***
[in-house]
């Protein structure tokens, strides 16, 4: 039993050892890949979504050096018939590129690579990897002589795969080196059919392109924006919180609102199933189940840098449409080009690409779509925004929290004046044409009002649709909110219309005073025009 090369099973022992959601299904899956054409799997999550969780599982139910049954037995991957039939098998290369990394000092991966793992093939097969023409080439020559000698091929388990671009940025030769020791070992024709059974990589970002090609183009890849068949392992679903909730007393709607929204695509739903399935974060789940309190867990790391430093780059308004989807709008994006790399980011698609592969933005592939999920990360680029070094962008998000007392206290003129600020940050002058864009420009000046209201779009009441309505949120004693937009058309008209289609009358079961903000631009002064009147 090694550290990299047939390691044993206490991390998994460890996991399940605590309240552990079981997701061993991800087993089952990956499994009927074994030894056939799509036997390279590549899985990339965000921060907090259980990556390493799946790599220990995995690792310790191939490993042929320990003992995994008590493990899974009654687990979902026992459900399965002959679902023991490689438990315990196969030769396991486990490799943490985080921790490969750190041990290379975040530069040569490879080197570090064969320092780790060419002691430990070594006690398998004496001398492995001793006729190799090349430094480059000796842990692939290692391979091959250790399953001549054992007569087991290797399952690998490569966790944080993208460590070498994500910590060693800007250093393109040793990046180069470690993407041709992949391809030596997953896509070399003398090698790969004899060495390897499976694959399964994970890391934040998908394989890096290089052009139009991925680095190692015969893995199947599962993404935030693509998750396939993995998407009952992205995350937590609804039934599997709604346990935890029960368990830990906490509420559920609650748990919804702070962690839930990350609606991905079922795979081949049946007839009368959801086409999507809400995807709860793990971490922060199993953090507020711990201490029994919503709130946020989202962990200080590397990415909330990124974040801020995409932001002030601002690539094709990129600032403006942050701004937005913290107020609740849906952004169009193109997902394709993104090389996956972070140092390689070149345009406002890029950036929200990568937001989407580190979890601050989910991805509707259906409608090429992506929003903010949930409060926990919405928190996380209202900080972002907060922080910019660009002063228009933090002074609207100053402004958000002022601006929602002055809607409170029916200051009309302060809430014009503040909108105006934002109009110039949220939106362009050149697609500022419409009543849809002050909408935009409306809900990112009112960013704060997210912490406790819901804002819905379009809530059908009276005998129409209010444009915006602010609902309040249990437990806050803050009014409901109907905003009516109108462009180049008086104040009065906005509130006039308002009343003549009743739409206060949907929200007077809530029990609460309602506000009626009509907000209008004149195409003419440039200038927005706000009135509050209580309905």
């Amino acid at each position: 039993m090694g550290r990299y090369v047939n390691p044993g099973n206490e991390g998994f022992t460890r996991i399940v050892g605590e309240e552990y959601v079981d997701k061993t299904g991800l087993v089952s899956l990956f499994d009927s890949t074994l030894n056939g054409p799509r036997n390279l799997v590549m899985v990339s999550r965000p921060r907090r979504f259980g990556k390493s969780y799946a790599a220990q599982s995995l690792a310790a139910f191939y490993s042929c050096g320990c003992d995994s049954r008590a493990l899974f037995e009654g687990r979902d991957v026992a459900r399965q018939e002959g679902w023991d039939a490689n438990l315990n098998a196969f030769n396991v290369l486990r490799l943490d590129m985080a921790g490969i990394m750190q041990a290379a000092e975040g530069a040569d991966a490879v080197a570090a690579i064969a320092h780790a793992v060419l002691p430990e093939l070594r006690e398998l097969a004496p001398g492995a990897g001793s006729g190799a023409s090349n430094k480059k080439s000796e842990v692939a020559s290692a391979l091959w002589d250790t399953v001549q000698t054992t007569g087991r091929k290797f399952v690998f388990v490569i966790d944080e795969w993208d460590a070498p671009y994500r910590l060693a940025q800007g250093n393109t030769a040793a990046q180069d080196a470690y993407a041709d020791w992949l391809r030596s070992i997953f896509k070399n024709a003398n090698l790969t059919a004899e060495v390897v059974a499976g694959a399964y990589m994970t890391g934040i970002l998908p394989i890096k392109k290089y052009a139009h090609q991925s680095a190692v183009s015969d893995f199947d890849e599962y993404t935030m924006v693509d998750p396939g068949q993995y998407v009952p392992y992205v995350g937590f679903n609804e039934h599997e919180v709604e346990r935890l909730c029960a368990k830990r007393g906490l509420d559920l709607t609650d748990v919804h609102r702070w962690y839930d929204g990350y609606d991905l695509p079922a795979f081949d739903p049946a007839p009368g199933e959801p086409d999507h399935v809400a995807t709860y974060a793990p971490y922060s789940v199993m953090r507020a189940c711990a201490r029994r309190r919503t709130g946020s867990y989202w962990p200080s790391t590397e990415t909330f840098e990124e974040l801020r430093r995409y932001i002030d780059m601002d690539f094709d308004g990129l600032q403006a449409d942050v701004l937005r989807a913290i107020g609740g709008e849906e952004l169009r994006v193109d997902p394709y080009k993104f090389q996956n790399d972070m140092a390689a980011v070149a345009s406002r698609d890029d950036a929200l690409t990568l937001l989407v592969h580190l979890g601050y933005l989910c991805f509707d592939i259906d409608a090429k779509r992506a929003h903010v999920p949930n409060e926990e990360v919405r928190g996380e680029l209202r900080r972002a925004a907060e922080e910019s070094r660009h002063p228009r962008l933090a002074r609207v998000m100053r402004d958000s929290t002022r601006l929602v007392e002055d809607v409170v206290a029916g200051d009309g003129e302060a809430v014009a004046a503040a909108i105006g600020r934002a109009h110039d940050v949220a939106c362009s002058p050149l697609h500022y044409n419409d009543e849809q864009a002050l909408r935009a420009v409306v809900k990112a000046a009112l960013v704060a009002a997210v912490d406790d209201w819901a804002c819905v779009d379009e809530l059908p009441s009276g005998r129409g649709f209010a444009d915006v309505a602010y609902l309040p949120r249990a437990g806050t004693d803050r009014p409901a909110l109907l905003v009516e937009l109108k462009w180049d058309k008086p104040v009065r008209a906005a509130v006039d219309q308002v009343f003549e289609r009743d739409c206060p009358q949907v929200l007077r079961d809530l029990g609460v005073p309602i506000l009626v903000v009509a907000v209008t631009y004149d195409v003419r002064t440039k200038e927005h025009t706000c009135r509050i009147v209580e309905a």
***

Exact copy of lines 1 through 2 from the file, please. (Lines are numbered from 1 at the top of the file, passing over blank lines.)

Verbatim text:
[in-house]
């Protein structure tokens, strides 16, 4: 039993050892890949979504050096018939590129690579990897002589795969080196059919392109924006919180609102199933189940840098449409080009690409779509925004929290004046044409009002649709909110219309005073025009 090369099973022992959601299904899956054409799997999550969780599982139910049954037995991957039939098998290369990394000092991966793992093939097969023409080439020559000698091929388990671009940025030769020791070992024709059974990589970002090609183009890849068949392992679903909730007393709607929204695509739903399935974060789940309190867990790391430093780059308004989807709008994006790399980011698609592969933005592939999920990360680029070094962008998000007392206290003129600020940050002058864009420009000046209201779009009441309505949120004693937009058309008209289609009358079961903000631009002064009147 090694550290990299047939390691044993206490991390998994460890996991399940605590309240552990079981997701061993991800087993089952990956499994009927074994030894056939799509036997390279590549899985990339965000921060907090259980990556390493799946790599220990995995690792310790191939490993042929320990003992995994008590493990899974009654687990979902026992459900399965002959679902023991490689438990315990196969030769396991486990490799943490985080921790490969750190041990290379975040530069040569490879080197570090064969320092780790060419002691430990070594006690398998004496001398492995001793006729190799090349430094480059000796842990692939290692391979091959250790399953001549054992007569087991290797399952690998490569966790944080993208460590070498994500910590060693800007250093393109040793990046180069470690993407041709992949391809030596997953896509070399003398090698790969004899060495390897499976694959399964994970890391934040998908394989890096290089052009139009991925680095190692015969893995199947599962993404935030693509998750396939993995998407009952992205995350937590609804039934599997709604346990935890029960368990830990906490509420559920609650748990919804702070962690839930990350609606991905079922795979081949049946007839009368959801086409999507809400995807709860793990971490922060199993953090507020711990201490029994919503709130946020989202962990200080590397990415909330990124974040801020995409932001002030601002690539094709990129600032403006942050701004937005913290107020609740849906952004169009193109997902394709993104090389996956972070140092390689070149345009406002890029950036929200990568937001989407580190979890601050989910991805509707259906409608090429992506929003903010949930409060926990919405928190996380209202900080972002907060922080910019660009002063228009933090002074609207100053402004958000002022601006929602002055809607409170029916200051009309302060809430014009503040909108105006934002109009110039949220939106362009050149697609500022419409009543849809002050909408935009409306809900990112009112960013704060997210912490406790819901804002819905379009809530059908009276005998129409209010444009915006602010609902309040249990437990806050803050009014409901109907905003009516109108462009180049008086104040009065906005509130006039308002009343003549009743739409206060949907929200007077809530029990609460309602506000009626009509907000209008004149195409003419440039200038927005706000009135509050209580309905």